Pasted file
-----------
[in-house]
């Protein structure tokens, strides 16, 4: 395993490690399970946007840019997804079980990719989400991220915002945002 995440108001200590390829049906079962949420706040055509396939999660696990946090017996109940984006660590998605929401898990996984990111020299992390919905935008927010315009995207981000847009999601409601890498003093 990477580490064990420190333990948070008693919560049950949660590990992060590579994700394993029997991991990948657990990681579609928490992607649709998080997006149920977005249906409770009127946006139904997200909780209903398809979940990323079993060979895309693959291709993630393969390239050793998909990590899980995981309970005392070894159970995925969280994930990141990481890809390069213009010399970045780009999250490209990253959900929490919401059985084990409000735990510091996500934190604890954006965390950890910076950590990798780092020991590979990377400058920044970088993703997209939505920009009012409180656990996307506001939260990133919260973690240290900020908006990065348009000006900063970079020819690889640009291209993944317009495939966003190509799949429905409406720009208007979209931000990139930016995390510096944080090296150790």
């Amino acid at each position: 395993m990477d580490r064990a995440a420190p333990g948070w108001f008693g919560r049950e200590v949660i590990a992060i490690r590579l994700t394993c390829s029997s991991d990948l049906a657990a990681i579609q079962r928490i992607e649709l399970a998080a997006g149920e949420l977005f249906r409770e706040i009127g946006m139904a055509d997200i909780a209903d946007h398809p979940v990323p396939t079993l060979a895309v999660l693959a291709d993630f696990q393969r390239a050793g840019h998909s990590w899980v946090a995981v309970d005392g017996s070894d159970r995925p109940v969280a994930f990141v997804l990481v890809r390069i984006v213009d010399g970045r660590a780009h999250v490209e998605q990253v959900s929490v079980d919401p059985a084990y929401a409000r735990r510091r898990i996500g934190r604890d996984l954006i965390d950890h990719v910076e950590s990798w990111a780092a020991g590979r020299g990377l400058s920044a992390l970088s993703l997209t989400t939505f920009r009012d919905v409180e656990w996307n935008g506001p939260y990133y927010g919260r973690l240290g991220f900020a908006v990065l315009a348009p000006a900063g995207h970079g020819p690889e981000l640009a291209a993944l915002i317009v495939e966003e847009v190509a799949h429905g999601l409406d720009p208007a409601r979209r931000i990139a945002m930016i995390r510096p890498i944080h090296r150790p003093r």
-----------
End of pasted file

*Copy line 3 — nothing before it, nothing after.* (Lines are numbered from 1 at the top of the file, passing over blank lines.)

């Amino acid at each position: 395993m990477d580490r064990a995440a420190p333990g948070w108001f008693g919560r049950e200590v949660i590990a992060i490690r590579l994700t394993c390829s029997s991991d990948l049906a657990a990681i579609q079962r928490i992607e649709l399970a998080a997006g149920e949420l977005f249906r409770e706040i009127g946006m139904a055509d997200i909780a209903d946007h398809p979940v990323p396939t079993l060979a895309v999660l693959a291709d993630f696990q393969r390239a050793g840019h998909s990590w899980v946090a995981v309970d005392g017996s070894d159970r995925p109940v969280a994930f990141v997804l990481v890809r390069i984006v213009d010399g970045r660590a780009h999250v490209e998605q990253v959900s929490v079980d919401p059985a084990y929401a409000r735990r510091r898990i996500g934190r604890d996984l954006i965390d950890h990719v910076e950590s990798w990111a780092a020991g590979r020299g990377l400058s920044a992390l970088s993703l997209t989400t939505f920009r009012d919905v409180e656990w996307n935008g506001p939260y990133y927010g919260r973690l240290g991220f900020a908006v990065l315009a348009p000006a900063g995207h970079g020819p690889e981000l640009a291209a993944l915002i317009v495939e966003e847009v190509a799949h429905g999601l409406d720009p208007a409601r979209r931000i990139a945002m930016i995390r510096p890498i944080h090296r150790p003093r």